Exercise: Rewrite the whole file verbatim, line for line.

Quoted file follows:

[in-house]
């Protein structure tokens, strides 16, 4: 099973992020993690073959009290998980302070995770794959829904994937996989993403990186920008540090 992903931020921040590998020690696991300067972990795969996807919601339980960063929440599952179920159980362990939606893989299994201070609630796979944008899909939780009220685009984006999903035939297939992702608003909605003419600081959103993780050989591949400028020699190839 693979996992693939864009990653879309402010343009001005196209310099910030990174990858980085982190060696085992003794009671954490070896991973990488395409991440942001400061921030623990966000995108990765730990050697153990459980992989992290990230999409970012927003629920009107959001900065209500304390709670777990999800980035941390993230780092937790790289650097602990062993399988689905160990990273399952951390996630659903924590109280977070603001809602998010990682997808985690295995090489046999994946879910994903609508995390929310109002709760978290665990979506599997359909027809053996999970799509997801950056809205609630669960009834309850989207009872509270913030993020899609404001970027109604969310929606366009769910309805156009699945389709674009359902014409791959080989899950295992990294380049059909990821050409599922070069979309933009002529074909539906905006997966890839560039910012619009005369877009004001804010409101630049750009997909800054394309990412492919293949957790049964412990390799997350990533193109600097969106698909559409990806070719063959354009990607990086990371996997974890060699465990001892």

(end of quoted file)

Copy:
[in-house]
């Protein structure tokens, strides 16, 4: 099973992020993690073959009290998980302070995770794959829904994937996989993403990186920008540090 992903931020921040590998020690696991300067972990795969996807919601339980960063929440599952179920159980362990939606893989299994201070609630796979944008899909939780009220685009984006999903035939297939992702608003909605003419600081959103993780050989591949400028020699190839 693979996992693939864009990653879309402010343009001005196209310099910030990174990858980085982190060696085992003794009671954490070896991973990488395409991440942001400061921030623990966000995108990765730990050697153990459980992989992290990230999409970012927003629920009107959001900065209500304390709670777990999800980035941390993230780092937790790289650097602990062993399988689905160990990273399952951390996630659903924590109280977070603001809602998010990682997808985690295995090489046999994946879910994903609508995390929310109002709760978290665990979506599997359909027809053996999970799509997801950056809205609630669960009834309850989207009872509270913030993020899609404001970027109604969310929606366009769910309805156009699945389709674009359902014409791959080989899950295992990294380049059909990821050409599922070069979309933009002529074909539906905006997966890839560039910012619009005369877009004001804010409101630049750009997909800054394309990412492919293949957790049964412990390799997350990533193109600097969106698909559409990806070719063959354009990607990086990371996997974890060699465990001892």